The Washington Spirit have signed Chloe Ricketts, the youngest ever player in the NWSL, to a three-year contract with an option for 2026, the team announced today.

Ricketts comes from Dexter, MI, and previously played for AFC Ann Arbor in the USL W League, a pre-professional women’s soccer league where she also broke a club record for youngest player. In the 2022 season, Ricketts contributed two goals and two assists for AFC Ann Arbor, including this beauty that won Goal of the Month last May.

Before joining the USL W, Ricketts played youth soccer with the Michigan Tigers FC 2006 Girls and Michigan Tigers FC 2007 Boys Gold, which both performed well during her time there. The Boys team won the Michigan State Cup and the National League Great Lakes Conference, while the Girls advanced in the ECNL National Finals.

Washington first announced they had invited Ricketts to train with them when they release their preseason roster in late January. Since then, she has clearly impressed Head Coach Mark Parsons and other Spirit staff in training, becoming the team’s first rookie signing of the season.

“This season, we remain very focused on building a roster that can help us succeed now while also investing in the future,” Parsons said. “Chloe has shown great quality with and without the ball and has an incredible intensity in everything she does.” 

At age 15 years and 283 days, Ricketts is just three days younger than the previous record-holder, Olivia Moultrie, who was 15 years and 286 days old when she signed a contract with the Portland Thorns. Moultrie was only permitted to join the Thorns in 2021 after filing an antitrust lawsuit against the league, which at the time prohibited players under the age of 18.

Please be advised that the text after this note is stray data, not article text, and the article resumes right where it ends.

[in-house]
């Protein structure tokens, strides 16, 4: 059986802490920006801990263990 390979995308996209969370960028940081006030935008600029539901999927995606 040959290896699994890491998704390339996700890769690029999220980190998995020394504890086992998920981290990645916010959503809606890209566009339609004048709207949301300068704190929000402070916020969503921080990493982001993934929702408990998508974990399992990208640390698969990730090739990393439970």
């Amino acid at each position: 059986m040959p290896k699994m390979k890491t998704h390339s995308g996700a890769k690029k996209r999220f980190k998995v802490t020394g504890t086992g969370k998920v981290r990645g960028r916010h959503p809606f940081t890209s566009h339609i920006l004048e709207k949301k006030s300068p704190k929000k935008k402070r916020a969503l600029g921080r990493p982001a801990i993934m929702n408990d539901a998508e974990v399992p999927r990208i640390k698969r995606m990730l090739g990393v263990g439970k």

The NWSL introduced new rules for Under-18 players for the 2023 season. Under those rules, teams are able to place up to two players under the age of 18 on an Entry List and must sign a player placed on the list within 30 days to a contract term that extends through the season the player turns 18. Minors signed to an NWSL team must live with a parent or guardian until they turn 18 and cannot be waived or traded without permission of the parent or guardian, or chosen in an expansion draft.

According to the Spirit, Ricketts will continue her high school coursework remotely during the season. The club’s expanded player support staff, meanwhile, will be on hand to monitor Ricketts’s training and development and hopefully to support her through any challenges associated with becoming a professional athlete at such a young age.

“The opportunity to join the Washington Spirit on a professional contract is a dream come true. I’m looking forward to continuing my development as a player and individual with the great resources here in the District. Having the chance to work with Dawn Scott (Performance, Medical and Innovation) and Head Coach Mark Parsons as I begin my professional career is exciting, and I can’t wait to do my part in contributing to the club’s success… Now, let’s go win another championship!”

Chloe Ricketts, source: Washington Spirit

Welcome to D.C., Chloe!

ByAnnie Elliott

Mostly writing about the Washington Spirit

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Talonesque #

Great story, filthy goal. Hope to see a lot more of them in…. wait, what are our team colors again?


Very cool. And an important point to make–she spent part of her youth time playing with boys. As did the NWSL first choice this year. That is more competitive because it places more pressure on a clean first touch, quicker reactions with the ball, cleaner technique. I think with these examples, we’re going to see more 14/15 y.o. ladies who want to go pro joining a select team of boys to practice at a higher level and up their game.

Talonesque #

Oooo, very cool. I will also say, I bet the future of sports will eventually not be separated along gender lines. Let’s fight for some more decades on this planet for this to become more of a reality.


I think there will be some separation because there will be some outstanding women (like Milbrett, Klingenberg, and Dunn) who are just too short to compete at a high level (no pun intended) simply because of height. But yeah, ultimately there would just be a “NT” that would accept men and women. And you’d have women playing in MLS. There would be more men–because there is a bigger pool of men with the right size. But women can be just as good at the thinking/problem solving and the technique.

Steve Ricketts

Actually, her Michigan Tigers team won the U-15 Boys National Championship in January… It’s been a great year! Link on

Last edited 8 months ago by Steve Ricketts
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